Digital Development: what's in a name?

 

Richard Heeks recently asked whether the emerging relationship between digital technology and international development should be referred to as "Digital Development" or "Digital-for-Development". I use these two terms to refer to different things.

 

 

This issue of terminology is one that we covered recently as part of the Digital Development Summer School here at IDS. On the course I argued that "Digital Development" is most useful when it is used as a collective term, inclusive of three things: Digital in Development, Digital for Development and Development in a Digital World. I also argued that #ict4d remains the best hashtag for all of the above. Let me explain why...

 

Digital in Development, for me, refers to the use of digital techologies in the routine (in-house) work of development institutions and actors. By this I mean the use of information and communication technologies by development agencies to increase the internal efficiencies of their work: to cordinate programmes, manage finances, collect data, etc. As development actors continue to digitalise their operations, their application of Digital in Development continues to expand. Examples of Digital in Development include mobile survey tools, health management information systems and real-time monitoring and evaluation systems. Many non-development organisations use these same tools for non-development tasks.

 

Digital for Development, on the other hand, refers to the conscious design and application of digital tools explicitly for development outcomes and impact. Initiatives in this category include digital apps and platforms designed for development including the thousands of eHealth, mHealth, edtech, fintech, civic tech, eAgriculture and other ICT4D initiatives. Tim Unwin and Dorothea Kleine have argued that the use of the "for Development" language is advantageous because it requires us to be clear about what we mean by development, and what the claimed relationship is between the ICT and the Development outcome. So to answer Richard Heeks' question, Digital for Development is the term that most directly speaks to the intended relationship between digital and development in international development.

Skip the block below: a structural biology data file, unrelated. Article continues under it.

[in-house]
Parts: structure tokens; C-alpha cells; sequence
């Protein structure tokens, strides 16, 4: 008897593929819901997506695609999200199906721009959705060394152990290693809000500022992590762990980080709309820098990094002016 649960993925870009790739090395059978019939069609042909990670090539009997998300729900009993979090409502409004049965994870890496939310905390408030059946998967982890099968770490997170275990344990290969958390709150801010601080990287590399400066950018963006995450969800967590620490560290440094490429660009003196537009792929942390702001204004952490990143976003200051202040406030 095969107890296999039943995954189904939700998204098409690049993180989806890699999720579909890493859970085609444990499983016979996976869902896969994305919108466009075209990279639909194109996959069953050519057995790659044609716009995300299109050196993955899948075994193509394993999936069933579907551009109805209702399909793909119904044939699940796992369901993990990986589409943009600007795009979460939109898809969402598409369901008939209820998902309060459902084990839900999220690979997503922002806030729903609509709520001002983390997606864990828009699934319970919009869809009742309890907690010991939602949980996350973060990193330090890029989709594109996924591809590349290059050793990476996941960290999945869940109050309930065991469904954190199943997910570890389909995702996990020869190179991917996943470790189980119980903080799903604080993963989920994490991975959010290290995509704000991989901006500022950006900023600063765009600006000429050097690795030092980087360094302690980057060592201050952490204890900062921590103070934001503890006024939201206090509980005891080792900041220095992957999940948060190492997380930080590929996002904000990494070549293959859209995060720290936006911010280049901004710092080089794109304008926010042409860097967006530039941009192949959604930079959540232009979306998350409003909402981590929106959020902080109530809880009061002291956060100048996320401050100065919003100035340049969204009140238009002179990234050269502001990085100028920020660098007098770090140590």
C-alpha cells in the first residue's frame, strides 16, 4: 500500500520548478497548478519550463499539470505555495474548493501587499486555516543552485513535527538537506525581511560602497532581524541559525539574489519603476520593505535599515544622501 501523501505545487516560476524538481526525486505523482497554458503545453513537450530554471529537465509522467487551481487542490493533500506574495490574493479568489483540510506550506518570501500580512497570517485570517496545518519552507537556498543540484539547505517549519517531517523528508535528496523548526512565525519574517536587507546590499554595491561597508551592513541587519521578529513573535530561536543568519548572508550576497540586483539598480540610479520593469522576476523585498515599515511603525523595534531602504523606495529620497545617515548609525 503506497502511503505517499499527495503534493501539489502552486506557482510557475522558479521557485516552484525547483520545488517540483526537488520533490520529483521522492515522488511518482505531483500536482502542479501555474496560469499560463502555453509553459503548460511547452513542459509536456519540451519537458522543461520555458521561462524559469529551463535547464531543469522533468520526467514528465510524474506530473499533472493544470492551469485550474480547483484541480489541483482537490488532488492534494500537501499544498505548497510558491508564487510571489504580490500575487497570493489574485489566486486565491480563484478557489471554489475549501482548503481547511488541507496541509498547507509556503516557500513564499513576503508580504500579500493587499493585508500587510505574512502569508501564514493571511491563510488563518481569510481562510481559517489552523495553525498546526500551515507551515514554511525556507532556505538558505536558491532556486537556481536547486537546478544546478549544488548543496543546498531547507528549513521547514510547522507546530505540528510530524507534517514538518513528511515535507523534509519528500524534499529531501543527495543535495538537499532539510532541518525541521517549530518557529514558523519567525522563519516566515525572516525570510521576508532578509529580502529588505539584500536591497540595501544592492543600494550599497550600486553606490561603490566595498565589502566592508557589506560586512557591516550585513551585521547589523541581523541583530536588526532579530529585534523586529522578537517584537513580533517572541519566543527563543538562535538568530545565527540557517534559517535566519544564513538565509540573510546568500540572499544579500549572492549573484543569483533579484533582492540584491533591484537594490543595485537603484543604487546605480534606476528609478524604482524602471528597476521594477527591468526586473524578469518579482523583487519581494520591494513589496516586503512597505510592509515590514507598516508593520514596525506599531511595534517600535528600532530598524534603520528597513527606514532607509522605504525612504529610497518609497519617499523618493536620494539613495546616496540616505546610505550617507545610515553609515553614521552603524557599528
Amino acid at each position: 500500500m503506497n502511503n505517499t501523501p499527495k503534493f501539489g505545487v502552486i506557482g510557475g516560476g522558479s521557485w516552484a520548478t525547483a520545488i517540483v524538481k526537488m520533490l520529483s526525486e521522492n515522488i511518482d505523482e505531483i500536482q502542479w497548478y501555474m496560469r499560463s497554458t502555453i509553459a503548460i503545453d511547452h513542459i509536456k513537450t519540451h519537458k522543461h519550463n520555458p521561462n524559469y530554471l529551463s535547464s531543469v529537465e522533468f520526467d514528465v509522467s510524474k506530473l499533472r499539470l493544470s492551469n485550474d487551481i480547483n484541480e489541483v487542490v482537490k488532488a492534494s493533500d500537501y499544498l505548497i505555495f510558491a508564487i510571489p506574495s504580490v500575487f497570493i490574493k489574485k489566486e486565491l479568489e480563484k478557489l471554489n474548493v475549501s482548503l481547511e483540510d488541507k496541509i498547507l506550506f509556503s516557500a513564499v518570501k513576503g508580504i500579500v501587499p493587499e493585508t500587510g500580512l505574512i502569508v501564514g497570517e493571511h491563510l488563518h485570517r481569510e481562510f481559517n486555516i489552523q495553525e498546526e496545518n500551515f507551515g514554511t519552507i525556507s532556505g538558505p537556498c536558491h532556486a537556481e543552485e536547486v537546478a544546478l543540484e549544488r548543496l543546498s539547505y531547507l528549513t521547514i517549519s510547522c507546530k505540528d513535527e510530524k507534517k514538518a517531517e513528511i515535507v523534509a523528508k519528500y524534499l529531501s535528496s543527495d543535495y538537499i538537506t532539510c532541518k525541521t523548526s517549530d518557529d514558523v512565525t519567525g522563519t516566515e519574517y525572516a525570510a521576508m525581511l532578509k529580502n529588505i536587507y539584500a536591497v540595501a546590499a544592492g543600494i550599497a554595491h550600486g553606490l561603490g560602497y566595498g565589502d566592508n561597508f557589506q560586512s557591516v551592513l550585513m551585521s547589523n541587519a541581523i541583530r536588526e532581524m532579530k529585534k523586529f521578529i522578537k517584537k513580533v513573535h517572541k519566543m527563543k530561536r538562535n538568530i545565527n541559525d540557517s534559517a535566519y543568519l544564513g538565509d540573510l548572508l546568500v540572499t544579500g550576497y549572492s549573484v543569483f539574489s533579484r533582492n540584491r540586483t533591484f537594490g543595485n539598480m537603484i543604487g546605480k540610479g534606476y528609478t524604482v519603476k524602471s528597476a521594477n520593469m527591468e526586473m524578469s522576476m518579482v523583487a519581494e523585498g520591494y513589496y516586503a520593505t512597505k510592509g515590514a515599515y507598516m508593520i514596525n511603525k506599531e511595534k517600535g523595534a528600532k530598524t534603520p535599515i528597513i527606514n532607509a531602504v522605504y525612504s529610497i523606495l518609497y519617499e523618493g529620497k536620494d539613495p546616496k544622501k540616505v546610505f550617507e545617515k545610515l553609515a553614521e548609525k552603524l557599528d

Development in a Digital World, I would argue, is a more appropriate term for talking about doing international development in an increasgly digitalised context. Whilst we were all busy focusing on bespoke apps and digital devices in the world of ICT4D, the entire social and economic world around us rapidly datafied. This datafication of social interaction, exercise, consumption, political preferences and so many other aspect of social and economic life have profound consequences for international development. The governance implications of data brokers like Cambridge Analytica selling the digital profiles of citizens to shady actors to influence elections, racialise discource, radicalise mindsets, and shape policy debates may already have been more impactful on civic governance than all civic tech to date? The (often unintended) outcomes of digitalisation and the use of Digital-ID and artificial intelligence by companies like Palantir and UN agencies like the WFP to mediate access to social protection, employment and education may already have eclipsed the development impact of applying Digital for Development? So perhaps when Richard Heeks asks us which term best describes the emerging relationship between digital technologies and international development, it may be that the best desciptor is beoming Development in a Digital World?

 

In passing it may be worth be worth noting that these three areas receive unequal attention from international development actors - and that different actors pay more attention to different areas. After all the use of technology is never neutral and always reflects particular interests. Driven by the need to show efficiency and 'value for money', the lion's share of investment by international development agencies has perhaps been in the application of Digital in Development? On the other hand the majority of researcher and HCI/informatics practioner attention has been consumed by Digital for Development (including the conference series ICTD and ICT4D)? However, it may be that the most compelling issues moving forward are those of doing Development in a Digital World? Certainly more attention will need to be paid to these emerging issues in the years to come.
 

For these reasons, it seems practical to me to use the name "Digital Development" as a collective term when speaking about the wider field that is inclusive of all of the above. It also seems useful to me to make a distinction between Digital in Development, Digital for Development and Development in a Digital World.
 

As long as there are academics alive there will be no end to such semantic debate. Mercifully there is more consensus that, despite its admitted faults, the short hashtag #ict4d remains the most effective way to refer to all of the above on social media.

 

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